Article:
Sun Microsystems failed to blow away investors with its first quarter results but did hand in a decent performance.
The server maker boosted revenue by close to one per cent, hitting $3.22bn in sales. It also posted net income of $89m, which compares to a net loss of $56m in the same period last year. Sun managed to turn the profit even with $113m in restructuring charges from layoffs.
Sun has now cleared a profit in four straight quarters.
Crucially, Sun boosted its gross margins by 5 percentage points to 48.5. The company also brought in $574m in cash during the quarter, leaving it with $5.19bn to blow on another tape storage vendor.
Over the past couple of quarters, Sun has enjoyed product revenue growth but suffered from declining overall shipments. That trend played out again in the first quarter.
Sun's product revenue inched higher to $1.98bn from $1.96bn, while services revenue increased to $1.24bn from $1.23bn. Still, shipments of lower-end gear declined.
Overall, Sun's server shipments fell 2 per cent year-on-year. And Sun's still young x86 business only grew 7 per cent.
CEO Jonathan "My Little Pony" Schwartz bragged that Sun did manage to move a lot of high-end systems during the quarter and that it pushed plenty of identity management software. Schwartz continued to hit on the idea that customers are tending to buyer larger, "more richly configured" systems instead of 1U units in part because of the trend toward virtualization.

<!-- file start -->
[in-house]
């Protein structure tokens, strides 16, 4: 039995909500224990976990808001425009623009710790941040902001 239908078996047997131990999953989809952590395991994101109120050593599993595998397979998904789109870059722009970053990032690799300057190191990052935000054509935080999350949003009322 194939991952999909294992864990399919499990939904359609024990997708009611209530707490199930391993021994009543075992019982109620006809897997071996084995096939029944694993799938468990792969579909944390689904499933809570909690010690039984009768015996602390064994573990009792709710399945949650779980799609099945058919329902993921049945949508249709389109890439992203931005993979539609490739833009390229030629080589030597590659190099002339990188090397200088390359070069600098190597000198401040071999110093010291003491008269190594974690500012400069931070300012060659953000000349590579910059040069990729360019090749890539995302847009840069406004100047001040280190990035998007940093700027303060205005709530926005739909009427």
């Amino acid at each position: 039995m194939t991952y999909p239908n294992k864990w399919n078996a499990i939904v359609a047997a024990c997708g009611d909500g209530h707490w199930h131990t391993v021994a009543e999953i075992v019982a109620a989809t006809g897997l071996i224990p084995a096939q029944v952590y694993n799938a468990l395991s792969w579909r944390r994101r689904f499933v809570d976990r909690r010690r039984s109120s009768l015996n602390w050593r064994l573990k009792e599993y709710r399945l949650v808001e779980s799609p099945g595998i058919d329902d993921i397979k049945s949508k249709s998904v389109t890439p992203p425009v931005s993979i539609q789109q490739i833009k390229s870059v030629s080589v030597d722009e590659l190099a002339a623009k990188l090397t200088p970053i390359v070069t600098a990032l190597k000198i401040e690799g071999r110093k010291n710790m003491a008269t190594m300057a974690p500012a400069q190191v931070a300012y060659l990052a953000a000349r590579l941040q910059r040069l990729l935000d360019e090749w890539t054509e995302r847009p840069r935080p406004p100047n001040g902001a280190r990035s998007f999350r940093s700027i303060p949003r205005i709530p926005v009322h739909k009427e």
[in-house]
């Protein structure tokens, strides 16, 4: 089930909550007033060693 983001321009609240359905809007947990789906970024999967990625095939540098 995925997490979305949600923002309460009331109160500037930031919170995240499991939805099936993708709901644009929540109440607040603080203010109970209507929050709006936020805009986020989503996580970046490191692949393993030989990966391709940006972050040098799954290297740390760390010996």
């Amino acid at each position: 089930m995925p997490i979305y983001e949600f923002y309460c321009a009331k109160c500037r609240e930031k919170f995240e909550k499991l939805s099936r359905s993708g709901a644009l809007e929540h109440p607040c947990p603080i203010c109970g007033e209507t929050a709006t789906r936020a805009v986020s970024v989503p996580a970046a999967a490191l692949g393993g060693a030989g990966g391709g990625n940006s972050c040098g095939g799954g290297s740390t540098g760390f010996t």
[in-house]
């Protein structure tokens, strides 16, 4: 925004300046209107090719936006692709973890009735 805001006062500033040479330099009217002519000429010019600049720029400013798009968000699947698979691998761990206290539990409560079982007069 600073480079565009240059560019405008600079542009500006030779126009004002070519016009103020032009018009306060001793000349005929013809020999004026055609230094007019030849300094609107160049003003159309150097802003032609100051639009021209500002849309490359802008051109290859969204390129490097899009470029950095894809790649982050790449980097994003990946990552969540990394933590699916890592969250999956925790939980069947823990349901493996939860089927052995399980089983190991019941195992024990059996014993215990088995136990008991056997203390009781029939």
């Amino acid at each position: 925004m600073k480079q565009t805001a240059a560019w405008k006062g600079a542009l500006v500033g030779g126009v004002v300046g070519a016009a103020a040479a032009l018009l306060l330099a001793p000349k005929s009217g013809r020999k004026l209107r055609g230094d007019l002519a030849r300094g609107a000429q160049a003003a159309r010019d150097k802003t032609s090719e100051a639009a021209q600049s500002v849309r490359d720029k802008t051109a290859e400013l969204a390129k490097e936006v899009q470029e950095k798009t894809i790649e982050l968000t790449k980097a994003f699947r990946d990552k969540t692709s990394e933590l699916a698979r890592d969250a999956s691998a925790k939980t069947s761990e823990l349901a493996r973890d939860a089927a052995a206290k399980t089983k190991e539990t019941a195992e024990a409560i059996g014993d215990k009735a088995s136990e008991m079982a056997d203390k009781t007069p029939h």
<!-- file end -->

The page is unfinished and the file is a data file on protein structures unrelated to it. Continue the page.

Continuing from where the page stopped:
Sun's shares dipped slightly in after-hours trading, following the release of the first quarter results.
Looking forward, Sun expects revenue growth to grow in the "low to mid single digits". ®
Register editor Ashlee Vance has just pumped out a new book that's a guide to Silicon Valley. The book starts with the electronics pioneers present in the Bay Area in the early 20th century and marches up to today's heavies. Want to know where Gordon Moore eats Chinese food, how unions affected the rise of microprocessors or how Fairchild Semiconductor got its start? This is the book for you - available at Amazon US here or in the UK here.